Status offence is a delinquency or crime that can only be committed by people occupying a particular status. The Juvenile Delinquents Act created criminal status offence of school truancy, incorrigibility, sexual immorality and violations of liquor laws. Only young people could be charged with or found to commit status offence because of these behaviors.
A status offense is an action that is prohibited only to a certain class of people, and generally applied only to offenses committed by minors. A neutral definition of status offence may be "a type of crime that is not based upon prohibited action or inaction but rests on the fact that the offender has a certain personal condition or is of a specified character."
In the USA, the term status offense also refers to an offense such as a traffic violation. In the United Kingdom and Europe, such status offense may be termed a regulatory offense. A status offense is a noncriminal act though considered as a violation only because of a youth's status as a minor.
Status offences such as smoking among children is considered as communicating with the adult world or negotiation of status within children's culture. The Federal Sentencing Guidelines states that a juvenile status offense is a crime which cannot be committed by an adult. In some states the term "status offense" does not apply to adults at all.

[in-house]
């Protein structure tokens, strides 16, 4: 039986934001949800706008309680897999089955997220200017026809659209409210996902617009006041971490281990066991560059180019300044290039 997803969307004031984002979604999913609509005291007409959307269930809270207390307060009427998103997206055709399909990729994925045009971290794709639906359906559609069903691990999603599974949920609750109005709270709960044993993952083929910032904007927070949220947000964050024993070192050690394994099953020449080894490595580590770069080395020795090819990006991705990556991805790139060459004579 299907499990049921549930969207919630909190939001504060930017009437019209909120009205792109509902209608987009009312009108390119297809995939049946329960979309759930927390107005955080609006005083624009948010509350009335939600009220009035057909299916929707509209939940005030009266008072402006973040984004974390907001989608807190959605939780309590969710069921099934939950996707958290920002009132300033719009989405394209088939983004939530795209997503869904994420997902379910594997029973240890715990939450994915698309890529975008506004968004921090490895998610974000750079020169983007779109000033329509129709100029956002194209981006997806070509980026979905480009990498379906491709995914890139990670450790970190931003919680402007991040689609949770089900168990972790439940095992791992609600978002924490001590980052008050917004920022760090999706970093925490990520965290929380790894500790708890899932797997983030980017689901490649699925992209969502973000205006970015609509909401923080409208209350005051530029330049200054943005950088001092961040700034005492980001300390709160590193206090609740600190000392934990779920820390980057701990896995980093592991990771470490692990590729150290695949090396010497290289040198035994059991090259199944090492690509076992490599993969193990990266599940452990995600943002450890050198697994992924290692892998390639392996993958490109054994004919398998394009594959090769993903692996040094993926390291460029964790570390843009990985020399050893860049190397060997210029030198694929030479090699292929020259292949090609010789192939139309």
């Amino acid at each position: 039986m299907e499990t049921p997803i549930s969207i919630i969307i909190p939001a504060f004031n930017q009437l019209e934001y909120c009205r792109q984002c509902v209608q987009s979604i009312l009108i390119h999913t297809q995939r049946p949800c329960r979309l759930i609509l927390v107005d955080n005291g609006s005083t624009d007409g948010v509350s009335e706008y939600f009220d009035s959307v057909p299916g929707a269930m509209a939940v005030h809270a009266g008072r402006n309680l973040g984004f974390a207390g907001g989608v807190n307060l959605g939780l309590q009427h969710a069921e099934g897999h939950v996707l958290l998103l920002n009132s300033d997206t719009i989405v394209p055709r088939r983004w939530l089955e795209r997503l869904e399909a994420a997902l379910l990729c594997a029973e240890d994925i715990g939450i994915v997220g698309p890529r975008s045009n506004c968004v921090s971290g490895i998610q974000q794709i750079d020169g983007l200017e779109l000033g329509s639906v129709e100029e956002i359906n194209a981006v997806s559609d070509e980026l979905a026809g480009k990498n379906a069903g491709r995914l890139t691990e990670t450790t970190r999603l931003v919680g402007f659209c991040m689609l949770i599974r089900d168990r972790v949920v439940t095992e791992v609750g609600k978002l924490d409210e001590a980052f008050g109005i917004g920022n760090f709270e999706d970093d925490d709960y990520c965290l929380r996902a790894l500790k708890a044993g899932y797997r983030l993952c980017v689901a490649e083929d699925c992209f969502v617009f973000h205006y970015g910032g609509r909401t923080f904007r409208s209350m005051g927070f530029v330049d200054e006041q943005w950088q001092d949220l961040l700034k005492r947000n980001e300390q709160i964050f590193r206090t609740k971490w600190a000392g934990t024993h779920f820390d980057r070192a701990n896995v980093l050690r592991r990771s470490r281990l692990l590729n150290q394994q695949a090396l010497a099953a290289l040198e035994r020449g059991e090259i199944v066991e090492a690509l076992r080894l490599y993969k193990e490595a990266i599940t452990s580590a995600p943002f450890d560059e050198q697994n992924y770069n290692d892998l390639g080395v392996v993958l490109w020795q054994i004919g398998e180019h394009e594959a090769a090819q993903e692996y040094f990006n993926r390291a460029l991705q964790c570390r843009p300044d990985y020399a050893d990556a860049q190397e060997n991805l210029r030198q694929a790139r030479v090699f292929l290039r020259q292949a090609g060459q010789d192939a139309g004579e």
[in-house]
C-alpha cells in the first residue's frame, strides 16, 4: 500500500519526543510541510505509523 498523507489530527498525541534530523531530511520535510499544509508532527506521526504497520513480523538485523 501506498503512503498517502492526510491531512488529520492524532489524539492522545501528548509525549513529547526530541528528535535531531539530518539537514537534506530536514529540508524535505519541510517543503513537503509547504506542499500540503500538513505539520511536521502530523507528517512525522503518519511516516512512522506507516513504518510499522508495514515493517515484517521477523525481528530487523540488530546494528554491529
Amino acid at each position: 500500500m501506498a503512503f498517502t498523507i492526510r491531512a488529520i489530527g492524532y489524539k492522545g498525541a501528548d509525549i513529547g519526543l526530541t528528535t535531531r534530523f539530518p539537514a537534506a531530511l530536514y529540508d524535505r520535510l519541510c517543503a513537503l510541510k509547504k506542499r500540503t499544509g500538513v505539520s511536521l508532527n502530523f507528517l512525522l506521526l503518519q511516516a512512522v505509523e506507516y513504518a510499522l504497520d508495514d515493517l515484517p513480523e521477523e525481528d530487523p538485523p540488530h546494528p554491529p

According to Wyoming law, status offenses can be committed only by people under 18 years of age. But, some sexting laws and have effectively made sexting by a minor into a status offense, but it is treated by the legal system as a criminal offense. It is de facto a status offense since an adult is allowed to possess a nude image of themselves but a minor is not allowed to possess or distribute a nude image of themselves.
Smoking and symbolism:
children, communication and cigarettes
Northern Ireland Centre for Diet and Health, School of Biomedical Sciences.
This paper about status offence. It argues that it is necessary to focus on the social relations of children if we are to understand and prevent childhood smoking. Addressing the complex issue of childhood agency, it is argued that regardless of various restrictions to their choices, children can act (status offence) intentionally in constructing their identities.
It is suggested that the metaphor 'rite of passage' and terminology such as peer 'pressure' versus adult 'influence', commonly used to analyse the children's smoking behavior, may actually conceal important aspects of childhood agency.
CRIN'S Global Report on Status Offences. This Child Rights International Network publication gives an overview of status offences, including curfew violations, disobedience and begging.